One of my favorite births was a birth where I didn't do much. I, of course, helped both the birthing mother and her husband by making suggestions, soothing her, encouraging her. But when she wanted a shower, she wanted her husband. When the waves and surges became too much, she needed and wanted her husband to hold her up. When she wanted to cry, it was her husband's voice who told her how beautiful she was, how strong she was, how amazing she was and what a great job she was doing.
In our postpartum visit I remarked that I felt like I didn't do all that much, and she countered that it was amazing and necessary for me to be there. She recalled my voice in her ear during the pushing, my voice encouraging her husband (and her) and my voice of comfort when papa when to fawn over his son while she birthed her placenta.
It's true that sometimes as doulas we take a secondary, albeit important and vital, role when there is a partner. And that's okay.
By Julie Byers
It is a hard thing for a doula to admit:
The best births are the ones at which I’m not needed.
Superfluous. Merely a concierge service. Standing around twiddling my thumbs or sitting in the corner knitting.
Truth? Sometimes I’m baffled by my work as a doula. I’m confused by the mystery that my presence makes an impact. Especially when I don’t *do* anything.
Take Julia’s birth. I left Julia’s birth feeling like her three year old did more than I did. I mean, really. What did I possibly offer to that family? And then later, Julia’s husband says I was worth every penny.
It made no sense.
Or Melissa’s birth. I fanned her. With a manilla folder. That’s about all I did. And then later, she says she couldn’t have done it without me.
It made no sense.
I read about the early studies on doula support. In those double-blind randomized controlled trials, the laboring women had no idea that the extra woman in the room was a doula. They’d never met her before. Yet, their birth outcomes were significantly better than the births that did not get the “extra person.”
It made no sense.
Nearly 8 years into this gig, I think I’m maybe beginning to understand how doulas work.
I’m reading an incredible book titled The Worst Is Over: What to Say When Every Moment Counts. I bought the book thinking it would help with my kids. Norah has an anxious tummy and Cedar is ever catapulting from high places. I never imagined how it might relate to my birth work. But, of course, women in childbirth are in an altered state of consciousness just like people who experience trauma. Childbirth is NOT trauma and not always even painful but the brain does go into an altered state. Women in childbirth are often dreamy, time becomes hazy, thoughts may be confusing, suggestions plant deeply. I already knew how important language is for birthing women but this book took it up 10 notches. And it taught me about pacers.
Read the rest on Julie's blog.
Careful observations document newborns’ instinctual behaviors
If you haven't seen the YouTube video of "breast crawl" I encourage you to go right now and watch!
Did you find one?
Hopefully so, and if you're like me you found it both breathtaking and incredibly awesome. Babies come out of the womb with the ability to search for what they're looking for; closeness to their Moms, food, and warmth.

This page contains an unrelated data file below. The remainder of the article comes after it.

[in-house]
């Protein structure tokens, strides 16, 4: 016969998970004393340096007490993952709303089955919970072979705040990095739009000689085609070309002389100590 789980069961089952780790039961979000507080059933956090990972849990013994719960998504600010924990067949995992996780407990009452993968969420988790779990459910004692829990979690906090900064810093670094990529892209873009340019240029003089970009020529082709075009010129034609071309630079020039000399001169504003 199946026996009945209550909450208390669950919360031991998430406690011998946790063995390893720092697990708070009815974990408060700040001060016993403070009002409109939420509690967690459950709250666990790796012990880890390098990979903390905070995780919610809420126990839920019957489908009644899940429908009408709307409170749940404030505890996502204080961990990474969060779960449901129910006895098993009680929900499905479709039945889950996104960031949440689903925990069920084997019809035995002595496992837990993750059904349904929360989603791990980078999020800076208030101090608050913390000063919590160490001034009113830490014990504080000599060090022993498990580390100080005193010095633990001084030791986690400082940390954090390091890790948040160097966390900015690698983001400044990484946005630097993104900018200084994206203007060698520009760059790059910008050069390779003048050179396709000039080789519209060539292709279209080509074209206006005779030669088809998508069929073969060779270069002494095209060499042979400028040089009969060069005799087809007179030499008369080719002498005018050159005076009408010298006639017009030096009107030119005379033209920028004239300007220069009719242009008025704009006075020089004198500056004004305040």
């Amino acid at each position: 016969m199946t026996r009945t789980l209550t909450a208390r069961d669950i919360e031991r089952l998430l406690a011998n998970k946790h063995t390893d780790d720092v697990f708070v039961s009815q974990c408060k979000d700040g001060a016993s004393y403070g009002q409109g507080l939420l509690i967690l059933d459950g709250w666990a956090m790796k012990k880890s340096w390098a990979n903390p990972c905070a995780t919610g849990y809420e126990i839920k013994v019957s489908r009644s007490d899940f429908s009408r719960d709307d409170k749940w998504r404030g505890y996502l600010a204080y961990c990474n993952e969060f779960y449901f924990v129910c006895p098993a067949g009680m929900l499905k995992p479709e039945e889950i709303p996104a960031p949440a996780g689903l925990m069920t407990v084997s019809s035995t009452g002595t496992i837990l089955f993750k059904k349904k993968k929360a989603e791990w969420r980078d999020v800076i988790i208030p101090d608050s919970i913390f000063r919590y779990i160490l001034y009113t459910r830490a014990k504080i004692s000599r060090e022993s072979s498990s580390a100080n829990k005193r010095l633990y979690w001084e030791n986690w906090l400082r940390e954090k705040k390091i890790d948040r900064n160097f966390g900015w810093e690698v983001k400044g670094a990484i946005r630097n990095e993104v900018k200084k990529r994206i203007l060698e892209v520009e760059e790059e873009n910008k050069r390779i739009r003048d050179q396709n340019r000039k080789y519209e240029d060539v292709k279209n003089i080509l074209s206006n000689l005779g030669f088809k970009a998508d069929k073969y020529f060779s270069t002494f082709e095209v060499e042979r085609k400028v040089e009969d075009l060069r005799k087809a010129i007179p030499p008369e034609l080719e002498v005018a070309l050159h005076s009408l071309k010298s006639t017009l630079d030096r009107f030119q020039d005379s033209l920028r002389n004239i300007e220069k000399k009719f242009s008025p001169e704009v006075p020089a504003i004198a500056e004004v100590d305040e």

Watching these videos and reading this article confirmed for me that when a babe is born, the first place it should go before "washing" before cord-clamping, before anything is directly to his Mama's chest. Weighing and all of that other "stuff" isn't necessary. Unless, of course the baby is in distress, the time between birth is precious, sacred and important time for Mom to look over her little bundle and for baby to get re-acquainted with Mom from the outside.
Blessings to all,
Back when I worked in a lab, I spent countless hours diligently watching fruit flies mate. It was a strange job — both extremely scandalous and extremely boring. But lots of scientists are also voyeurs, I swear. And those tedious observations were a good way to learn about instinctual behaviors.
So I was a little nostalgic when I came across a paper from scientists in Sweden. The researchers did their own careful observations on 28 of the most mysterious creatures on the planet: brand-spanking-new humans. Videos of babies in their first hour of life gave the researchers an unprecedented view of how newborns instinctually behave, when left to their own devices and nestled skin-to-skin on their mothers’ chests. I found the results, published in January 2011 in Acta Paediatrica, just as fascinating as the Drosophila courtship ritual.
Here are some key milestones in the first hour and 10 minutes of a newborn’s life, presented in median minutes:
Minute 0: Babies wail a robust, angry birth cry that helps wake up the lungs.
Minute 2: After all that wailing, babies spend less than a minute relaxing, holding perfectly still on their mothers’ chests. The authors speculate that this silent, still break might have evolved to keep babies hidden from predators.
Minute 2.5: As they start to wake up, newborns open their eyes for the first time. Babies gradually start moving their heads and mouths.
Minute 8: Babies become even more active, keeping their eyes open for five minutes or longer at a time. During this active phase, newborns seem to grow interested in eating, looking at their mothers’ faces and breasts, making sweet little “hungry” noises and moving their hands toward their mouths.
Minute 18: That was exhausting. Time for another rest.